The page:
I've been charged with assault. What now?

Whether you are at a concert with friends or at a bar relaxing after work, a disagreement can escalate quickly and turn physical. Unfortunately, that one lapse in judgment can affect the rest of your life, and while nothing can be done to turn back time and make different decisions, it is possible to present a solid defense to charges of violent crimes and make the best out of a difficult situation.

The category of violent crimes can include many different charges from simple assault to murder. The exact charges will depend on the events before, during and after the incident as well as physical evidence present — such as visual indications of an assault — and witness statements.

Teenagers and sexting

While many parents may not want to think about their teens taking or sending sexually explicit photos from their cellphones, the reality is that it does happen. If the person is underage, however, this behavior can be deemed a sex crime and come with lifelong consequences, including being labeled as a sex offender for life.

A survey of 1,280 teenagers and young adults by the American National Campaign to Prevent Teen and Unplanned Pregnancy found that one in five teenagers admitted to sending nude or semi-nude pictures. While most of those who admitted to sending the pictures said they sent them to a boyfriend or girlfriend, 39 percent of boys and 21 percent of girls ages 13 to 19 said they sent the pictures to people they were interested in "hooking up" with.

Fully understanding a drug case in Missouri

If you are facing drug charges in Missouri, it is very important to understand every aspect of the case. While some of this may seem rather straightforward, no detail is too small to ignore.

First, you need to know exactly what the charges against you look like. All cases are not the same -- not by any means -- and the charges can change depending on what type of drug you had, how much of it you had and what you intended to do with it.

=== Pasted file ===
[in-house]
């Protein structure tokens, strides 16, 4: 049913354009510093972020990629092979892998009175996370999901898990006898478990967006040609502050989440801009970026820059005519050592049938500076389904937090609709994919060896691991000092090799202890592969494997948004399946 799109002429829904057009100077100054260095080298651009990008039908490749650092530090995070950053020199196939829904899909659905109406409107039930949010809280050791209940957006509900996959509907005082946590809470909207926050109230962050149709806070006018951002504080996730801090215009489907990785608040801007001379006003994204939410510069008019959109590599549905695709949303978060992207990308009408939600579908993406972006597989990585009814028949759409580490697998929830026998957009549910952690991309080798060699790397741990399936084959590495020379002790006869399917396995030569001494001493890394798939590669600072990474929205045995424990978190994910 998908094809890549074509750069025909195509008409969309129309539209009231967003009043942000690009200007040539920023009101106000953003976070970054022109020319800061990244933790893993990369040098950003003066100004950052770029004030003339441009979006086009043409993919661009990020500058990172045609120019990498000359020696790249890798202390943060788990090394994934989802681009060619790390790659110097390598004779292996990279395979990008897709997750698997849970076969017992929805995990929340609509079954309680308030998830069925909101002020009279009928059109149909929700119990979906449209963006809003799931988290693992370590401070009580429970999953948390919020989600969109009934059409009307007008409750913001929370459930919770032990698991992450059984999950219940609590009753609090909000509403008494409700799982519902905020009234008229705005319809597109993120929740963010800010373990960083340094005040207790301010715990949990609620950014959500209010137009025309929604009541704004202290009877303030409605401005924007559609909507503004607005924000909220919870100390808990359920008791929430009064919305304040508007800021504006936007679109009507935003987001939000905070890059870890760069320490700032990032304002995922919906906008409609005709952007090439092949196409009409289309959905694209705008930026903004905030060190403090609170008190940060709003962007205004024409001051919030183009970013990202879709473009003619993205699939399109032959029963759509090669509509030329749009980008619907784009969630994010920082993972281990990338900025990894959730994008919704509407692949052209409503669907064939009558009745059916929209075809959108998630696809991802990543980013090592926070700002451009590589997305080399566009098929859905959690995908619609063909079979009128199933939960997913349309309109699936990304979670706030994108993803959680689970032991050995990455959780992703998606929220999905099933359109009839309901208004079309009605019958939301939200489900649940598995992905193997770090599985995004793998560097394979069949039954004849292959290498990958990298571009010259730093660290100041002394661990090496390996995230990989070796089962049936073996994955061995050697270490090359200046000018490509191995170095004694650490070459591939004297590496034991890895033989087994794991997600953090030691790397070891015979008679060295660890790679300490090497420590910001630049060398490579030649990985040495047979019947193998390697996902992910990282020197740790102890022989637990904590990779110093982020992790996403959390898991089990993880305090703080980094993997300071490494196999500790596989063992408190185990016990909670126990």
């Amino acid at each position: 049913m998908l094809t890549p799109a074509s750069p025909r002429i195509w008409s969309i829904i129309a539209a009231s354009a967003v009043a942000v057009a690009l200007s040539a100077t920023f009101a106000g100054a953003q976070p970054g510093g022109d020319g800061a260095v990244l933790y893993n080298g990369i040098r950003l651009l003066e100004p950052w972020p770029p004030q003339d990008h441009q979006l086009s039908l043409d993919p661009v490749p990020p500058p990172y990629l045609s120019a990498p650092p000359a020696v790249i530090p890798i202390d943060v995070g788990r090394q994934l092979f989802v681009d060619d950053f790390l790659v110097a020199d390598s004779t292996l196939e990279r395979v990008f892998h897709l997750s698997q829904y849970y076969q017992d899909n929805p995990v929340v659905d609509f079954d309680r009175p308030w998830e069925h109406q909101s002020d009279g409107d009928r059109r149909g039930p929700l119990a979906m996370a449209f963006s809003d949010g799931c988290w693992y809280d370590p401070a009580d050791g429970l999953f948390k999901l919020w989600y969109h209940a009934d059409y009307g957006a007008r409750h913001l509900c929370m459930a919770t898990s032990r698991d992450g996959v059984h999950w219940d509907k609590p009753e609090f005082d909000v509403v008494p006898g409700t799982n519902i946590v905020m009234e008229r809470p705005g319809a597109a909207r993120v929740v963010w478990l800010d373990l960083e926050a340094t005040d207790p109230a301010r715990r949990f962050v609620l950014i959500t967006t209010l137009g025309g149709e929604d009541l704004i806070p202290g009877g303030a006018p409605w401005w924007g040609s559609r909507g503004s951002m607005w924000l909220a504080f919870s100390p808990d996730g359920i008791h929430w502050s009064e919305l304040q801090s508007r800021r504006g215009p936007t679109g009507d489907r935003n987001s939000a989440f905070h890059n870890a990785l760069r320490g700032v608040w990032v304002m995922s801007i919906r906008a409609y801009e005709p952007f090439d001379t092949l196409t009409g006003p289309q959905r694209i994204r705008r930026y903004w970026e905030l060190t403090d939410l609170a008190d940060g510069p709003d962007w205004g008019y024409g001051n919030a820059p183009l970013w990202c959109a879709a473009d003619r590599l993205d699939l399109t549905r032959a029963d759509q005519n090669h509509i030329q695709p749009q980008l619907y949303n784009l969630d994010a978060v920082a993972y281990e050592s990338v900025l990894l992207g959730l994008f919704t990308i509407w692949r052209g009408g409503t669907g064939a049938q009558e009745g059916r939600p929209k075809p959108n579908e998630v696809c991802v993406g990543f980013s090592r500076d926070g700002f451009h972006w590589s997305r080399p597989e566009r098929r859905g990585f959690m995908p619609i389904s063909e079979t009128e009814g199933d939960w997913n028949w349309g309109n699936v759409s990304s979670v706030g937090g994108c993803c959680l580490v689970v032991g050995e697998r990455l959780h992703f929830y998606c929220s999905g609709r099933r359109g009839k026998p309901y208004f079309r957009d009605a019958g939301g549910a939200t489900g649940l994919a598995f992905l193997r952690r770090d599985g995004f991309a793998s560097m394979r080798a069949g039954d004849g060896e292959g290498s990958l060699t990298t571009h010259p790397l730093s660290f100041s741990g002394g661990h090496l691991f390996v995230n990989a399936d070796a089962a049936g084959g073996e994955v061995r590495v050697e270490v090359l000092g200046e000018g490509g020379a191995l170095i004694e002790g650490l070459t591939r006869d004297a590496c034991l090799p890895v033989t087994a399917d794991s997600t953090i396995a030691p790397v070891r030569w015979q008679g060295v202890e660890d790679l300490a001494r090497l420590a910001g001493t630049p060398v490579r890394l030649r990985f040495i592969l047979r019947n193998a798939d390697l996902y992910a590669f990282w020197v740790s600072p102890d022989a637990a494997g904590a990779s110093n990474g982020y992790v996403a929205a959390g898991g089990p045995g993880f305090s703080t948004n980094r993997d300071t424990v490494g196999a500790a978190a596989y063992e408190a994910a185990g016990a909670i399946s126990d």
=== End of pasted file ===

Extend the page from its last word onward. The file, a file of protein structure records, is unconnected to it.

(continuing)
Missouri public administrator charged with 2 felony counts

A Missouri public administrator is currently facing charges of stealing over $500 and abuse of a person receiving health care — both felonies. According to reports, the woman took more than $10,000 out of various trust accounts from January 2011 to September 2012 while she was a business office manager at a nursing home.

According to reports, the woman would draft the checks and make them payable to cash or mark them to be use as petty cash, but the prosecutor claims the woman took the money for herself instead. The charges include 18 improperly cashed checks over four trust accounts and state that the nursing home residents did not consent to the withdrawals

What happens if I don’t take a Breathalyzer in Missouri?

Getting in a vehicle and driving under the influence is never a good idea; however, it happens. In Missouri, if you are arrested for DUI, it can lead to a suspension of your driver's license. With a first conviction, there will be fines to pay, alcohol education courts to attend and perhaps a stay in the county jail.

When you're stopped by police and they believe you are impaired, the officer will ask you to submit to a Breathalyzer at the scene. What happens if you refuse to take that test that can show what your blood alcohol content is?